Apex Legends

Aim Assists' Impact on the Competitive Integrity of Apex Legends

Pathfinder Concept Art for Apex Legends
Pathfinder Concept Art for Apex Legends / Credit to Respawn/EA

When playing a game of pickup basketball between friends many of the traditional rules are ignored for the sake of fun, but when money, dinner or even just pride is on the line this sort of thinking changes. All of a sudden rules meant to ensure competitive integrity begin to appear. Time limits are introduced, the ball must be a certain size, and there are restrictions on what players can do while in possession of the ball.

In this regard, competitive video games are no different. The official rule set of Capcom’s Pro Tour for Street Fighter V, for example, is roughly 50 pages long. There are rules regulating player eligibility, custom keybindings and even what cosmetics a player is allowed to use. It’s clear that competitive integrity is valued just as highly in esports as it is in traditional sports.

However, competitive shooters such as Apex Legends have another layer of complications to consider when compared to fighting games. The variety of input methods deemed viable for shooters is much greater than that of fighting games. It’s incredibly rare for a person to play Tekken with a keyboard rather than a controller, and completely unheard of for a player to use a mouse. But the same isn’t true for the first-person shooter genre, which has utilized both input methods since the inception of home console gaming.

Many of the genre’s most popular games could be played with either a mouse and keyboard or a controller depending on what platform players had. And indeed there were major differences for players on different platforms.

Differences Between a Mouse and Keyboard and a Controller

Video game controllers were designed to be versatile. They needed to be able to function well for a variety of genres including fighting games, shooters, platformers and racing games. This was not the case with the mouse and keyboard which excelled at shooter games but struggled with other genres such as platformers or racing games. To compensate for this, most first-person shooter games include some form of aim assist for controller players; it’s otherwise generally considered more difficult to aim consistently with a controller than with a mouse. 

Aim Assist for Controllers

There are a few different ways that aim assist has been implemented throughout the history of video games. The two most common forms of aim assist used in player vs player games are rotational aim assist and crosshair slowdown. These are also the two forms of aim assist that currently exist in Apex Legends.

Rotational aim assist is the more complex of the two. There are three criteria that a situation must meet in order for rotational aim assist to activate: the player receiving aim assist must be aiming down the weapon’s sights, the opponent must be within a certain range, and the player receiving the aim assist must be strafing. If all of these criteria are met then rotational aim assist will kick in, resulting in a controller player’s crosshair to begin tracking the opponent without them touching the right stick usually responsible for such rotations. It’s worth pointing out, though, that this form of aim assist typically only activates in closer ranges and will not help players who keep their distance. Think of the general effective range of shotguns, and SMGs; these are the ranges where rotational aim assist is actually effective.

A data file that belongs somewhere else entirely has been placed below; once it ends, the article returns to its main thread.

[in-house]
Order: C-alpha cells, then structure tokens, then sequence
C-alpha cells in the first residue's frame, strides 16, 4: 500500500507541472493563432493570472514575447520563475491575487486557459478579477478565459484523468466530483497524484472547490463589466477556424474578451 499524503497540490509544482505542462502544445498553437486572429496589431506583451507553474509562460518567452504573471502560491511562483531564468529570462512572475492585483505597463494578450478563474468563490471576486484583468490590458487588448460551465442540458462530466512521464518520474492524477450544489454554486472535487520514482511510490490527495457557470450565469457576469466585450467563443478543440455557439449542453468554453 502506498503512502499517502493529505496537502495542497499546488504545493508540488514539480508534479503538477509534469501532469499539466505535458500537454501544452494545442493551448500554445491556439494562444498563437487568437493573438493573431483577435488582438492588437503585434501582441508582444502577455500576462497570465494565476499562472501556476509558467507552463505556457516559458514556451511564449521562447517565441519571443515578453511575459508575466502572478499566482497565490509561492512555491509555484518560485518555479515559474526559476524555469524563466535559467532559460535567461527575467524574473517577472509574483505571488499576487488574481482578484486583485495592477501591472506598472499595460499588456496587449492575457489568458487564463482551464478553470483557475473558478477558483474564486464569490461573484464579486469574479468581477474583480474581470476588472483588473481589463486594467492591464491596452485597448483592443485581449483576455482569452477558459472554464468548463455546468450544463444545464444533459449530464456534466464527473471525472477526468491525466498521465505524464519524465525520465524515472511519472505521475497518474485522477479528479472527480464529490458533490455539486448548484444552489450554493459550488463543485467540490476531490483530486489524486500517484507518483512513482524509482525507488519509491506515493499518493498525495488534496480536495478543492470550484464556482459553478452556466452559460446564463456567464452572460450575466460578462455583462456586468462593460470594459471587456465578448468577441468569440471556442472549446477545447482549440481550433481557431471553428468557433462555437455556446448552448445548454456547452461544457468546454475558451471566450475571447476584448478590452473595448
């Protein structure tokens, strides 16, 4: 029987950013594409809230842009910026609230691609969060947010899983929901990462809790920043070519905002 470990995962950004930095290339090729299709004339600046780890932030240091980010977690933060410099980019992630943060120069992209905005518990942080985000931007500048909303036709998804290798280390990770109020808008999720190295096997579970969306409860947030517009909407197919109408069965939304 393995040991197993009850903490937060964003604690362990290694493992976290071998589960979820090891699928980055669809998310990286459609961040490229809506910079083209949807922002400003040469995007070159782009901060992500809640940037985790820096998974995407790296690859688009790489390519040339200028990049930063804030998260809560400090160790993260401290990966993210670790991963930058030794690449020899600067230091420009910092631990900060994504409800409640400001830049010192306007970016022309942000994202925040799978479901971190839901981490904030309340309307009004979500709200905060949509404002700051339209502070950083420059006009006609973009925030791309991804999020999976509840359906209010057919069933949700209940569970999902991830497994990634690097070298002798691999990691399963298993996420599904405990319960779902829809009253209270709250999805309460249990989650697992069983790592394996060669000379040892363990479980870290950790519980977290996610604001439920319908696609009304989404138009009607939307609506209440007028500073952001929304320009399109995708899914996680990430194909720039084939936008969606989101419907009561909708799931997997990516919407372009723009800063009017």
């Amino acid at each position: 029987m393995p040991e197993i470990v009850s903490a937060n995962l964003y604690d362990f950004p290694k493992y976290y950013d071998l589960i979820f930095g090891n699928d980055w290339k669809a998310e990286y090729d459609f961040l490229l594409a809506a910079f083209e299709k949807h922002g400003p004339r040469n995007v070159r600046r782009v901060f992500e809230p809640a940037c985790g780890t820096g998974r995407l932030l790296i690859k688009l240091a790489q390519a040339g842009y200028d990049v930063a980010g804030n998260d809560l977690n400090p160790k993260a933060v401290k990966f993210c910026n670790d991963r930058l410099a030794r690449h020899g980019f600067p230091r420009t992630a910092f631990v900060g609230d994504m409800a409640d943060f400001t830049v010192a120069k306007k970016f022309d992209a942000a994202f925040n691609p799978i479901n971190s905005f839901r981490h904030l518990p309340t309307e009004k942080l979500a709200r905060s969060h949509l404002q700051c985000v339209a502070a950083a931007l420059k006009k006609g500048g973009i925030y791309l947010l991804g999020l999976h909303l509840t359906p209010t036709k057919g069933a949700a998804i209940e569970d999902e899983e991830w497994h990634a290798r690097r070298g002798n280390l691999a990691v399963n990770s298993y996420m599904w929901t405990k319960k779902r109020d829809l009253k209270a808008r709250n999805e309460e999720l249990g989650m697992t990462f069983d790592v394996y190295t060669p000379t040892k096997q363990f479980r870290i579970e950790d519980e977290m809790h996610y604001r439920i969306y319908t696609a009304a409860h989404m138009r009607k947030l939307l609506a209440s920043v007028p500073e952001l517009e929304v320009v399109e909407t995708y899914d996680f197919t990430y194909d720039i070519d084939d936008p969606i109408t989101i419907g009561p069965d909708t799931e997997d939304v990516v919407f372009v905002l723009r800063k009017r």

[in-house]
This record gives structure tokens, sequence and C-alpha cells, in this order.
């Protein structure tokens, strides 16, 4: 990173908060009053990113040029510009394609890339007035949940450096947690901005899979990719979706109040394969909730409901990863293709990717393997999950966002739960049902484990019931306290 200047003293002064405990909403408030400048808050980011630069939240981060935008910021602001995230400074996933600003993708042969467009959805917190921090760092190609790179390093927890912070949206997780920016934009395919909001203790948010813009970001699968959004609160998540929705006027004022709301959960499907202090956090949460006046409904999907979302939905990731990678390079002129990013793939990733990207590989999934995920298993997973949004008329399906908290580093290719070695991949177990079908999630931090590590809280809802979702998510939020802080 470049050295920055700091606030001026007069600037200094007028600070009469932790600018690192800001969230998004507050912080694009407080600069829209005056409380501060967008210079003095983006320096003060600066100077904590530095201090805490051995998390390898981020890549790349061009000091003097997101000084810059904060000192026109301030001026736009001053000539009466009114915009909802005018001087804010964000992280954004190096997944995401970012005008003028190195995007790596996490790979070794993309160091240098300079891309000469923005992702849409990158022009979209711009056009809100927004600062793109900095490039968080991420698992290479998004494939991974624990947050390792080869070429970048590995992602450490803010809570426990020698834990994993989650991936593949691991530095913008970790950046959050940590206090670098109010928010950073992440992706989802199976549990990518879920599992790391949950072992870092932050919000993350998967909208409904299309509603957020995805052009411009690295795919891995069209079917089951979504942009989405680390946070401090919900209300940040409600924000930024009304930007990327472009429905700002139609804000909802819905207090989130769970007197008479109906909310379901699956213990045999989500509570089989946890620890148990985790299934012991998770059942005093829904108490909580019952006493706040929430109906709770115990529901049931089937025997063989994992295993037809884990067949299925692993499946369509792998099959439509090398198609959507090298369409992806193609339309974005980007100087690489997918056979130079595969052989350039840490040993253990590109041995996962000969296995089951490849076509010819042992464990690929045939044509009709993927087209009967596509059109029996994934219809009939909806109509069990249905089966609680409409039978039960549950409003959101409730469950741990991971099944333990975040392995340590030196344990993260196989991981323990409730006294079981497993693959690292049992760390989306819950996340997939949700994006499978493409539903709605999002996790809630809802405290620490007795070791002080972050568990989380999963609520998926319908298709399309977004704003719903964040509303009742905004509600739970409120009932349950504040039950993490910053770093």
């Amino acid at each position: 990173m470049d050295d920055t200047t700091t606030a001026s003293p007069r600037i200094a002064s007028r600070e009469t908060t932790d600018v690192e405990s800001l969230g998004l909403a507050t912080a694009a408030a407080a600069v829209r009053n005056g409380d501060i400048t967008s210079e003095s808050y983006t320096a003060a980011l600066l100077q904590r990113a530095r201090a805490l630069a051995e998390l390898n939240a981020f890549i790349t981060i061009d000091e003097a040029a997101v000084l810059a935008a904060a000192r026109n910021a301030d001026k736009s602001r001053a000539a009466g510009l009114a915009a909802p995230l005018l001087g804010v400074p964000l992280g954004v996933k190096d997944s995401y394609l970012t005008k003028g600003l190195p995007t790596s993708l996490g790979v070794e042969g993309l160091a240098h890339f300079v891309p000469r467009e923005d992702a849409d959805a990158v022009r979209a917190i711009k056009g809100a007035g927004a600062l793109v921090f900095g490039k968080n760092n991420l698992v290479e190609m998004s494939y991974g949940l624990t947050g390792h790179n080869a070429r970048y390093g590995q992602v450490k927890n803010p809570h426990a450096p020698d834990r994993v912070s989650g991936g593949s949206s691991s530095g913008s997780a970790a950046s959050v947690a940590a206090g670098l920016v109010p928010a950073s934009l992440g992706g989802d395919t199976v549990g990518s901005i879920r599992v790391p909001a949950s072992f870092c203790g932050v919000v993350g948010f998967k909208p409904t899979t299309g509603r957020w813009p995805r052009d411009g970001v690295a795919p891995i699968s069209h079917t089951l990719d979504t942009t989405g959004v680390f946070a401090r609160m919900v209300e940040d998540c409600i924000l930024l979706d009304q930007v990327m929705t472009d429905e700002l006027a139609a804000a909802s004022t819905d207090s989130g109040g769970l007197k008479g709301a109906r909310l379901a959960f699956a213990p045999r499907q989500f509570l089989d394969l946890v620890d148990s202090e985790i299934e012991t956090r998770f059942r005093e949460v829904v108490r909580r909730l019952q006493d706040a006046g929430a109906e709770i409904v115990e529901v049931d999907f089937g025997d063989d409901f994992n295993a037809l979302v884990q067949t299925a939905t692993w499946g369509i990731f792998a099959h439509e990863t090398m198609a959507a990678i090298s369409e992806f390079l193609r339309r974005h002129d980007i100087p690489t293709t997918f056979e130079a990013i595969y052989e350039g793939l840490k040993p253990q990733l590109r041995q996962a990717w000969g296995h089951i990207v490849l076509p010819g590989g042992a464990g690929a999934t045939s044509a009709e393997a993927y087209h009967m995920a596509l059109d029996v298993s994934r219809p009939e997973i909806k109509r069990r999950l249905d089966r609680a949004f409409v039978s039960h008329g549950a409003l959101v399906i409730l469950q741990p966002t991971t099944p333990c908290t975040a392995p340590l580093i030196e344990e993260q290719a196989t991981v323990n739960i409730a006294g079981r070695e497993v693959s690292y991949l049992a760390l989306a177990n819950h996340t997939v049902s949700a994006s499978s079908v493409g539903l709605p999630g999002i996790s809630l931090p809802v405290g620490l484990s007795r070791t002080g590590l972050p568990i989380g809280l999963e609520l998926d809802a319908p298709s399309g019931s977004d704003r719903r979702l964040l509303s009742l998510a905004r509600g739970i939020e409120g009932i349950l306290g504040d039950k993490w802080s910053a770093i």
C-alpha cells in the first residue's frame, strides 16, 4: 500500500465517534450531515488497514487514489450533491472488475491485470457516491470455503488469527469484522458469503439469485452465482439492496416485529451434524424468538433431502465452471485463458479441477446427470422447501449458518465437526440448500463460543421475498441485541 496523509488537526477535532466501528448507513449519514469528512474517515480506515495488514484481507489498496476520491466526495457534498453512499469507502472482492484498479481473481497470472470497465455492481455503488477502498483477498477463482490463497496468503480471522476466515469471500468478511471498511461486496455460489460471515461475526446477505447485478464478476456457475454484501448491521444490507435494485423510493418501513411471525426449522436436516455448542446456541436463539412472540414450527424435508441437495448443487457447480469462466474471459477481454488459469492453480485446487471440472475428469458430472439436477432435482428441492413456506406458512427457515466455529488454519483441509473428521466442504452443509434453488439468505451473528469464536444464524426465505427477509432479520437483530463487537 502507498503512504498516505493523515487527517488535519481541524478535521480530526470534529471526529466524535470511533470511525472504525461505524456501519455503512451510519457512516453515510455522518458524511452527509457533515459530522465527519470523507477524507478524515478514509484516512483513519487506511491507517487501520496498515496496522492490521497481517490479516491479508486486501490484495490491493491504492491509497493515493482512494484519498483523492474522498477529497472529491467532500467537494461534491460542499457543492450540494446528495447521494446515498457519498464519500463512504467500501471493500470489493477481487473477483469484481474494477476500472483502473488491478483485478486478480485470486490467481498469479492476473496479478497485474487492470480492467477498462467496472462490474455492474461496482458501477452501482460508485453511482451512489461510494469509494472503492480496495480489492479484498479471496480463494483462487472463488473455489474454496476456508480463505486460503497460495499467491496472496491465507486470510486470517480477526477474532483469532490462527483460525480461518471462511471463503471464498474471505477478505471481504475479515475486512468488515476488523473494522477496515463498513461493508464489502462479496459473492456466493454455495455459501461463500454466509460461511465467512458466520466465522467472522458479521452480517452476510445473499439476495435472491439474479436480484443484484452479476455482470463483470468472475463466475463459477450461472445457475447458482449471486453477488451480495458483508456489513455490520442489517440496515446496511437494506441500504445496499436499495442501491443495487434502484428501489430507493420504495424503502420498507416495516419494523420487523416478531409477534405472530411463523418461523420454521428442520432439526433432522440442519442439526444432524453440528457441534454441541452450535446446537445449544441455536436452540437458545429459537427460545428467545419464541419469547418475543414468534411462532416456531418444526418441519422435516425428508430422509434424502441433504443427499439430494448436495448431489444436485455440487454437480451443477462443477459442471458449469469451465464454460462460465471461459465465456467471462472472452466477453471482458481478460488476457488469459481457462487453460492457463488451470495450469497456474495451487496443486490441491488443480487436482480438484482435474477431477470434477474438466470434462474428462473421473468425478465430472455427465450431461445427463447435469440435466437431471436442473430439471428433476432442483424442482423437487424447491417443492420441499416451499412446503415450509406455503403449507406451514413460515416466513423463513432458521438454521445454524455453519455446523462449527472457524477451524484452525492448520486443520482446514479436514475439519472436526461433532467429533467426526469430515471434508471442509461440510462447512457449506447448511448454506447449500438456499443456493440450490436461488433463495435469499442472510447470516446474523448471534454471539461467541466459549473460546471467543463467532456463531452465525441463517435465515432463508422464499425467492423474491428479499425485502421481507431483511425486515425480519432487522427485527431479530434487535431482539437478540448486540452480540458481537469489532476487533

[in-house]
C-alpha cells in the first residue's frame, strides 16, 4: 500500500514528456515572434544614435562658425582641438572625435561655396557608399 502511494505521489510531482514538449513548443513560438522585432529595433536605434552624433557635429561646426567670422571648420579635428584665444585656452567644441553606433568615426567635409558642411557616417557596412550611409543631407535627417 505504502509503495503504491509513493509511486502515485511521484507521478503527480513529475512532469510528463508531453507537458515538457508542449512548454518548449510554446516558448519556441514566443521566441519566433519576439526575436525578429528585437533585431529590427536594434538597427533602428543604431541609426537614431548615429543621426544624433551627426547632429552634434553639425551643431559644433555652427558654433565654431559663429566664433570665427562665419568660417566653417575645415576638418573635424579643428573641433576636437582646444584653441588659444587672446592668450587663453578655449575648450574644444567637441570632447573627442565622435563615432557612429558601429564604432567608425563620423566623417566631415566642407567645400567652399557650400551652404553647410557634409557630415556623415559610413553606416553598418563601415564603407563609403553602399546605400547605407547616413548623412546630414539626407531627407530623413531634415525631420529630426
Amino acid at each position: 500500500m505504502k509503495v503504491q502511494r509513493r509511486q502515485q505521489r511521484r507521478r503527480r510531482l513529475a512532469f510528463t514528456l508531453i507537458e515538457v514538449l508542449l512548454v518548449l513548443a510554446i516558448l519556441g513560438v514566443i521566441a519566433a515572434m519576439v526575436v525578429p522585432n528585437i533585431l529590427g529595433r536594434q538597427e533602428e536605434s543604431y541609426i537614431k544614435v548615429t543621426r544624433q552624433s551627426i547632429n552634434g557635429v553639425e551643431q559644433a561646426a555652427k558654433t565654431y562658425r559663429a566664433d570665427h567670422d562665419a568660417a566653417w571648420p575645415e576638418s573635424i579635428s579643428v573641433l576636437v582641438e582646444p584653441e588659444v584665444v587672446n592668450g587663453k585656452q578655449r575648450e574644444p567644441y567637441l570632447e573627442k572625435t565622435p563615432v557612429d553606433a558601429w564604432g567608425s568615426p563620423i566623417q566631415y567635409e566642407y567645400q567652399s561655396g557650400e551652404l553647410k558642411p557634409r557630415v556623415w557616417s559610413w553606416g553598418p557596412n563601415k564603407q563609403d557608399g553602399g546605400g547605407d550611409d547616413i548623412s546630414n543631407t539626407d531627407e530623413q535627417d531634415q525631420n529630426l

Rotational aim assist also tends to be the more controversial form of aim assist. Matthew Kelly, a former esports competitor who has played on both mouse and keyboard and controller, believes this is because the rotational component of aim assist responds faster than any human could.

“Quake players, for example, will avidly practice Lightning Gun fights, in order to increase their reaction time to rapid dodging. This can be in the tune of 100-150ms for experienced players. The rotation component of aim assist, however, tends to respond to directional changes instantaneously. So long as the left thumbstick is engaged (in any direction) the aim assist will auto-rotate to the strafe changes of enemy players (faster than any trained human can),” Kelly said. “It is a matter of man vs machine, when properly analyzed.”

The second form of aim assist present in most player vs player shooter games is crosshair slowdown. This form of aim assist is simpler than rotational aim assist but is undoubtedly just as useful. Essentially, crosshair slowdown is activated when a controller player aims down a weapon’s sights and moves their crosshair across an enemy. If crosshair slowdown is active then the player’s crosshair will move at their normal sensitivity before finding a player, but slow down as the crosshair approaches an opponent or when pulling away from an opponent. This makes it easier for controller players to make the fine adjustments needed for consistent tracking of targets. This form of aim assist does not have a distance limit.